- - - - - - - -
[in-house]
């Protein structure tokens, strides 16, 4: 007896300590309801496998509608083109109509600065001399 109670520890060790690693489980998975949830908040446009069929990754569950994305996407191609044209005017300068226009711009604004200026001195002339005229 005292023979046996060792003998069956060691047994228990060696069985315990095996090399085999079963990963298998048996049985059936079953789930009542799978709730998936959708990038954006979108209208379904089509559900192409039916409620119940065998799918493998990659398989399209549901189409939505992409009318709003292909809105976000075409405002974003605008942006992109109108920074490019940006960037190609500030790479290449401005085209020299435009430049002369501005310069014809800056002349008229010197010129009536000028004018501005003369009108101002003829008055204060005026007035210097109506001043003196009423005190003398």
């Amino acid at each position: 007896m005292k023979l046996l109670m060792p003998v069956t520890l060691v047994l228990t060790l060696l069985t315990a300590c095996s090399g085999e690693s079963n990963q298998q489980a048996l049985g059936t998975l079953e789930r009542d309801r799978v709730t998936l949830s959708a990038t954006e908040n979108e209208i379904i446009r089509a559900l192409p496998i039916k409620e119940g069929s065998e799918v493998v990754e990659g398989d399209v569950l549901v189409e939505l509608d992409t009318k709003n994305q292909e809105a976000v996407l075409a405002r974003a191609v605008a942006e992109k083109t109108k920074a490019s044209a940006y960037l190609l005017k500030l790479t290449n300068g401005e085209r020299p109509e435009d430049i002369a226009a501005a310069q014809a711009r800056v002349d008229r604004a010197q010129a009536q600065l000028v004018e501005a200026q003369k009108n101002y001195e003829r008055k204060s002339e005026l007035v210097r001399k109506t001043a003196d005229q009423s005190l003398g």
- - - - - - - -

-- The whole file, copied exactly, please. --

[in-house]
């Protein structure tokens, strides 16, 4: 007896300590309801496998509608083109109509600065001399 109670520890060790690693489980998975949830908040446009069929990754569950994305996407191609044209005017300068226009711009604004200026001195002339005229 005292023979046996060792003998069956060691047994228990060696069985315990095996090399085999079963990963298998048996049985059936079953789930009542799978709730998936959708990038954006979108209208379904089509559900192409039916409620119940065998799918493998990659398989399209549901189409939505992409009318709003292909809105976000075409405002974003605008942006992109109108920074490019940006960037190609500030790479290449401005085209020299435009430049002369501005310069014809800056002349008229010197010129009536000028004018501005003369009108101002003829008055204060005026007035210097109506001043003196009423005190003398």
């Amino acid at each position: 007896m005292k023979l046996l109670m060792p003998v069956t520890l060691v047994l228990t060790l060696l069985t315990a300590c095996s090399g085999e690693s079963n990963q298998q489980a048996l049985g059936t998975l079953e789930r009542d309801r799978v709730t998936l949830s959708a990038t954006e908040n979108e209208i379904i446009r089509a559900l192409p496998i039916k409620e119940g069929s065998e799918v493998v990754e990659g398989d399209v569950l549901v189409e939505l509608d992409t009318k709003n994305q292909e809105a976000v996407l075409a405002r974003a191609v605008a942006e992109k083109t109108k920074a490019s044209a940006y960037l190609l005017k500030l790479t290449n300068g401005e085209r020299p109509e435009d430049i002369a226009a501005a310069q014809a711009r800056v002349d008229r604004a010197q010129a009536q600065l000028v004018e501005a200026q003369k009108n101002y001195e003829r008055k204060s002339e005026l007035v210097r001399k109506t001043a003196d005229q009423s005190l003398g």